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Math with Time

by Jordan Ficklin

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I sometimes have to deal with a watch company which I won’t name (it’s not Rolex) that has trouble with their customer service. On a recent occasion I was told that despite their invoice stating that case refinishing was a part of their full service they were unable to refinish a certain style of bezel. They made the watch, but they can’t refinish it. Oops! Sounds like a major design flaw to me. One of the reason watchmakers love Rolex is because they are so serviceable. They are serviceable because Rolex thinks about after sales service when they create their models.

This week I received another watch back from having been serviced by them and it had gained a significant amount of time so I put it on the timing machine. It appeared to be running about 15 seconds per day fast. Friday afternoon I put it on the Final Test (rotating simulator wheel) and Monday morning it had gained 37 seconds. That translates to about 15 seconds per day. I called them up and asked them if that was acceptable for their product. I was informed that they try and have their watches running within 2 minutes per month (COSC specs) but that they allowed up to 5.5 minutes per month. Ouch! That’s an hour a year. He said that 15 seconds a day was only about 4 1/2 minutes per month so it was an acceptable error. Say what? 15 seconds per day is 4 1/2 minutes a month? Let’s do the math:

15 seconds times 30 days is 450 seconds –> That must be 4 and 1/2 minutes. Well, maybe this guy thought there were 100 seconds in a minute, there aren’t. 450 seconds is 7 minutes and 30 seconds. Needless to say I’ll probably be having to regulate this watch since that apparently isn’t part of a full service either. — P.S. I did the above math in my head. But for the benefit of the guy on the other end of the phone here is how you add time on a calculator:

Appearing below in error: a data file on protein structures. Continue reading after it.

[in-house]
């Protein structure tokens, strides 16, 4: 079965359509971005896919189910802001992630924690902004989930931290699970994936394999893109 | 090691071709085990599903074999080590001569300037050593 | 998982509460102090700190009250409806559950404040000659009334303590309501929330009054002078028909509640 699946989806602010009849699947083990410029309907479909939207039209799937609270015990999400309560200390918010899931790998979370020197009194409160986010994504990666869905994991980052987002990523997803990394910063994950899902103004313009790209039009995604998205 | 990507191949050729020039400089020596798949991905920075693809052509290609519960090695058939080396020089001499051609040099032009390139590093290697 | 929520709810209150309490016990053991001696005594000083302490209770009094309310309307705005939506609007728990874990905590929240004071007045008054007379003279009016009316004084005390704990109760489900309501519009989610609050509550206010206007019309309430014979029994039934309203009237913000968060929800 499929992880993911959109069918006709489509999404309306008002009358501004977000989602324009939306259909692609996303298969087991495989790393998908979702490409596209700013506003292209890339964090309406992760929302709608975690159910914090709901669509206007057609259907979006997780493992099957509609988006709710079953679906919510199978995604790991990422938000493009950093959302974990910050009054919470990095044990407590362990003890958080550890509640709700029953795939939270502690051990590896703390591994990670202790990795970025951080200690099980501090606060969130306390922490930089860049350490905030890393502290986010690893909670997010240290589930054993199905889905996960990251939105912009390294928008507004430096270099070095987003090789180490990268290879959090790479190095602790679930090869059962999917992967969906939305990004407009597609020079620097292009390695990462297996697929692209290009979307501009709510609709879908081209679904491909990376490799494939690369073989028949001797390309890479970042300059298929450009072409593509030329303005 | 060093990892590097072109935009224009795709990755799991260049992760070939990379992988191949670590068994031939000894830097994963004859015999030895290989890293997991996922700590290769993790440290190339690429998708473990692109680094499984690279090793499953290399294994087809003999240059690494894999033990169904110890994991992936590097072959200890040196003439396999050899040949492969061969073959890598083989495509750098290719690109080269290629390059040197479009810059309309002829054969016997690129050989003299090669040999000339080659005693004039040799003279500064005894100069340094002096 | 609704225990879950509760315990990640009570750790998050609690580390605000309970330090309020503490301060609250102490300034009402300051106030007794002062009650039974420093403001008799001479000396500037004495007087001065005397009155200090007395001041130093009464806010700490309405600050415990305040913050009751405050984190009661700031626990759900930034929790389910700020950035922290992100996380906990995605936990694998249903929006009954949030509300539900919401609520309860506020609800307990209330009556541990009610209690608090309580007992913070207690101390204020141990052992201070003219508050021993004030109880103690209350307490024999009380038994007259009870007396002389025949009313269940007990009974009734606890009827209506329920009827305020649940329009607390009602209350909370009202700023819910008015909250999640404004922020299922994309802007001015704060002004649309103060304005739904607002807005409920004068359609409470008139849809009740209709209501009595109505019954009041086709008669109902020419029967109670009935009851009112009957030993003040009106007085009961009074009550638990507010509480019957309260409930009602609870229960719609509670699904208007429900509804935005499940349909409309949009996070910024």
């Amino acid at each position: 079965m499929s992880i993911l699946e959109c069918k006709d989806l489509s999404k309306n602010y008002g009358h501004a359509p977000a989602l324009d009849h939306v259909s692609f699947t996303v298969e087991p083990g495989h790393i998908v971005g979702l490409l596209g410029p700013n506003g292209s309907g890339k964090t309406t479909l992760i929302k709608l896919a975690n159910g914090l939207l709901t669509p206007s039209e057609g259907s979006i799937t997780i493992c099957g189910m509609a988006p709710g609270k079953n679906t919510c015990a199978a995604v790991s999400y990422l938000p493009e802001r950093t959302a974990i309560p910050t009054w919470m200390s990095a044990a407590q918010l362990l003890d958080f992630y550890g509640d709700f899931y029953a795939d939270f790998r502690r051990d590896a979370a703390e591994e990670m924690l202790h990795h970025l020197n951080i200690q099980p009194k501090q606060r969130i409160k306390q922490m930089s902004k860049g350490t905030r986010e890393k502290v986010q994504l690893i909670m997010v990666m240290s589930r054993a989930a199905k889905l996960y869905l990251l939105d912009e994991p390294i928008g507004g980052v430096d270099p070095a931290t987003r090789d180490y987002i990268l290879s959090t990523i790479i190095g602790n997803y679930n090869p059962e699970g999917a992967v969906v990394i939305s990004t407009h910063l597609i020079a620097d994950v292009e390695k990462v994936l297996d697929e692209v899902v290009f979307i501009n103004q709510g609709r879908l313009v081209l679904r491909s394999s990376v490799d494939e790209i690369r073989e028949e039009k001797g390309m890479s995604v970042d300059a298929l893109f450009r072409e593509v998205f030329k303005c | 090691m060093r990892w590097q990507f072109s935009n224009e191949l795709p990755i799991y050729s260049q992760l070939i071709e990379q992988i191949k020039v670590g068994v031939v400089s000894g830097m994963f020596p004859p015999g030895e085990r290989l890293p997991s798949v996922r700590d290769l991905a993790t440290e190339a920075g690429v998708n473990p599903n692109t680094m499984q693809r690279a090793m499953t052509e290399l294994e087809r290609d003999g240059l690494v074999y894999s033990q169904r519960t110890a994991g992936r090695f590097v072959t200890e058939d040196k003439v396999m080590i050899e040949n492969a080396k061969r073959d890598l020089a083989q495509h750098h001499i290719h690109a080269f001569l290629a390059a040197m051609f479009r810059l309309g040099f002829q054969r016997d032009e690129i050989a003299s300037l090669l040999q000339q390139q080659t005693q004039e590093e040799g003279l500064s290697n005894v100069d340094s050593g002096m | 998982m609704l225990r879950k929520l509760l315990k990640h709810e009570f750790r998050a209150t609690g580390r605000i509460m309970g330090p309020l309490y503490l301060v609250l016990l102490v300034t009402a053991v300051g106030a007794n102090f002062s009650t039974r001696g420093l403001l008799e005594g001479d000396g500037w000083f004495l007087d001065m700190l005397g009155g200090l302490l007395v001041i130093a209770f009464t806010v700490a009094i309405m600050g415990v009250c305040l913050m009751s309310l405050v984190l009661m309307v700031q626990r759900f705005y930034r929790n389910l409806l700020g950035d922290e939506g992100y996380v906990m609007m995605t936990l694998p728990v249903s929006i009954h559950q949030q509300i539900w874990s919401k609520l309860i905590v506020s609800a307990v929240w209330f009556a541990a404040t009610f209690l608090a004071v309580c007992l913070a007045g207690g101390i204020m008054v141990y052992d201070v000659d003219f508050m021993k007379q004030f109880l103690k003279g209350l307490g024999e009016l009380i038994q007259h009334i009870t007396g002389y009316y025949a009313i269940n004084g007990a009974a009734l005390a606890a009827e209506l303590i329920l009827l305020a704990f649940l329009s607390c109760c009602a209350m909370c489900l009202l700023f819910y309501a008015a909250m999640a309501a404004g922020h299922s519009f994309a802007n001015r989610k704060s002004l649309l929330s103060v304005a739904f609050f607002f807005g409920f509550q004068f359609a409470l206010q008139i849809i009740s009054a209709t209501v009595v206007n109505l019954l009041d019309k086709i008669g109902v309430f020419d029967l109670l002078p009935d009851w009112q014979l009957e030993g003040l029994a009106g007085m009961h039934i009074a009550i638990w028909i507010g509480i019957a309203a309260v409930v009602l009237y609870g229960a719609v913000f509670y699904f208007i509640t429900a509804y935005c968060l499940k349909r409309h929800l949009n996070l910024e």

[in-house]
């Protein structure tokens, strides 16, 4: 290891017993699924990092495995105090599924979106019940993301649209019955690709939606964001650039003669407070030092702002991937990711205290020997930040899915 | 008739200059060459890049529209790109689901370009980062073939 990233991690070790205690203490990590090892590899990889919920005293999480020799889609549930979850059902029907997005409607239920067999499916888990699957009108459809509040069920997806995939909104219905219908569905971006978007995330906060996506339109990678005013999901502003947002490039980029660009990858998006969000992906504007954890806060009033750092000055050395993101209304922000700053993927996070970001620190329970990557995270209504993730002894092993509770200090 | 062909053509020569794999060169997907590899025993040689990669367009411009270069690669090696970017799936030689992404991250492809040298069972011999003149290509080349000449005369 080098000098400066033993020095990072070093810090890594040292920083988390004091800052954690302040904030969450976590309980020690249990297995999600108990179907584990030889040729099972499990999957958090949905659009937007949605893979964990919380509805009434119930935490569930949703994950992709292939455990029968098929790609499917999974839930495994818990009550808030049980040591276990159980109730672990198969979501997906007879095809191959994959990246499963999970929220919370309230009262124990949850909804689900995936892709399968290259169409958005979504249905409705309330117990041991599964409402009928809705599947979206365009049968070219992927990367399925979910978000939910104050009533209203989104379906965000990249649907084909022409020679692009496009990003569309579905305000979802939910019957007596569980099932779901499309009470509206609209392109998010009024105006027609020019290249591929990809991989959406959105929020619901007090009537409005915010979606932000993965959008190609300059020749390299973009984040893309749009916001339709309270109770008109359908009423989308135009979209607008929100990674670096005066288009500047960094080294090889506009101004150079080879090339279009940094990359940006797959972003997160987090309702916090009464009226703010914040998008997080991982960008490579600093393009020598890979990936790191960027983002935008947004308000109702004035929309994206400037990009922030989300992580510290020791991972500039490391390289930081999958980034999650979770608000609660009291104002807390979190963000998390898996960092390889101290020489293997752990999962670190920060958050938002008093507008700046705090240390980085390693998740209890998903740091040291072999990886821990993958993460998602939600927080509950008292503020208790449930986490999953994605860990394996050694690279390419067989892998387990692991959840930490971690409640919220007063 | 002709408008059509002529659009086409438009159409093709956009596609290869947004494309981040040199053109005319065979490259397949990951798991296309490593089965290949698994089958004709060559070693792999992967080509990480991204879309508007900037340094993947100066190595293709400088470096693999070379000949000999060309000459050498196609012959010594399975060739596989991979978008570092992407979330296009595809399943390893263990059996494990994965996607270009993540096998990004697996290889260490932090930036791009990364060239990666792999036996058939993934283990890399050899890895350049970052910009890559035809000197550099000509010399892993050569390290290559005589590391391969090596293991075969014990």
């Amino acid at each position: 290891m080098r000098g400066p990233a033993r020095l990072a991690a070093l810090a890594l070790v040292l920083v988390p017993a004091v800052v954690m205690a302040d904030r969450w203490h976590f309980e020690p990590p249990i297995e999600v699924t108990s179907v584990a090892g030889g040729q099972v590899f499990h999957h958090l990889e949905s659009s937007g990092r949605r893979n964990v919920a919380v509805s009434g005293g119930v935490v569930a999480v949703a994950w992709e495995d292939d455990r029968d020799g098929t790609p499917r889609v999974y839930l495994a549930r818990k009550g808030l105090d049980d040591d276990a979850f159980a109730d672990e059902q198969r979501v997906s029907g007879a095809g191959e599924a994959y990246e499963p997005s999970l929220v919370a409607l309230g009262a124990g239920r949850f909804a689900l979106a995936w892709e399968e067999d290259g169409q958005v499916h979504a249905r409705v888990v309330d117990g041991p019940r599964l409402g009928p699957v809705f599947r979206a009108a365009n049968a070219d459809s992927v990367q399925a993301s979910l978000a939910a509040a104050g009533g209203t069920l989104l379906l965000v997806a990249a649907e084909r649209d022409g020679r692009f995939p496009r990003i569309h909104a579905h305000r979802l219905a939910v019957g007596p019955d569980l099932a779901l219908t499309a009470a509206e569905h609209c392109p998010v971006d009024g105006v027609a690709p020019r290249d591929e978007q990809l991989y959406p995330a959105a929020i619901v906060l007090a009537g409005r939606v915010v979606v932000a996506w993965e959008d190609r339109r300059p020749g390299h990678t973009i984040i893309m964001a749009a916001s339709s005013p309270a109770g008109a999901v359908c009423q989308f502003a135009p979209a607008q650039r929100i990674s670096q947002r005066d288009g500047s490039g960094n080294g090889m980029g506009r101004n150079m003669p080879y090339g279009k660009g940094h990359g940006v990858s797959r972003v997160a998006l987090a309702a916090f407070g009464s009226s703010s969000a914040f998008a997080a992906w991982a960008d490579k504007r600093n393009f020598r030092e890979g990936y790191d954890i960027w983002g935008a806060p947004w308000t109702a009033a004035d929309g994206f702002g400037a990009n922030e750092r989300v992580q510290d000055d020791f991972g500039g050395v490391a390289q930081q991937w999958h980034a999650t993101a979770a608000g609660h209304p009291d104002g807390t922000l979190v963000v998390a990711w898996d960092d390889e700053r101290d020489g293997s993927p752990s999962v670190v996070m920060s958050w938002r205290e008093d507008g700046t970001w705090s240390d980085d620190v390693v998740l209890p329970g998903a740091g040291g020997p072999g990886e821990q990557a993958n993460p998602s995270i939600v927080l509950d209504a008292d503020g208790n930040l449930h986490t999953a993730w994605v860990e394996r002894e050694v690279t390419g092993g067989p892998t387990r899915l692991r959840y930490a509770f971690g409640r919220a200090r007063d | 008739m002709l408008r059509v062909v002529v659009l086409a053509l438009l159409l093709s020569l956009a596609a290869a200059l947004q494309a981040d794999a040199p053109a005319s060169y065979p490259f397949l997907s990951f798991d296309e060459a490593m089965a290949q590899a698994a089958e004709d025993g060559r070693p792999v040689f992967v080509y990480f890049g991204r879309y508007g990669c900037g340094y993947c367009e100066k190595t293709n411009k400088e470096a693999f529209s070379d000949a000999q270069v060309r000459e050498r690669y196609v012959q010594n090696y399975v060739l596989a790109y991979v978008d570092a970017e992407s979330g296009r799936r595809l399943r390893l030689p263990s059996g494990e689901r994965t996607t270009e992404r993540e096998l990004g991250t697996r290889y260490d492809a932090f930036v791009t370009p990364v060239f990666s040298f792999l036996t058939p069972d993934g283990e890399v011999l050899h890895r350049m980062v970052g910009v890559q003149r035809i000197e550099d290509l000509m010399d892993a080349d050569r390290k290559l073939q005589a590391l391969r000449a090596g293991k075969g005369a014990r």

To add time with the calculator the easiest way is to use a scientific calculator which will do math in degrees, usually indicated by a button marked DEG or ? ‘ “. The degrees, minutes, and seconds are divided into 360, 60, and 60 segments respectively and work well for time math up to 360 hours. If you don’t have a calculator which will compute in degrees you can use another method. When adding two times together input the time in the form hhmmss. each time the seconds are bigger than 60 add an additional 40. Each time the minutes surpass 60 add an additional 4000. Example: 1hr23min14sec plus 2hr40min50sec. Add: 12314 + 24050 = 36364 then add 40 because the result has more than 60 seconds to get 36404 and 4000 because the minutes are more than 60 as well to get 40404 or 4 hr 40 min and 4 seconds. It works the opposite for subtraction. Multiplication and division are more difficult. I usually convert everything to seconds perform the multiplication or division and then divide the result be the right factor to get minutes. That would 60 for minutes and seconds, not 100 and 24 for hours.

Still having problems, try one of many, many time calculators on the internet. Just google “time calculator.”

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One Comment

  1. Alex
    Posted October 31, 2008 at 3:48 pm | Permalink

    Thanks for the tip.

    I’m getting into watchmaking (on my own) and I always like reading this and some of the blogs you link to.

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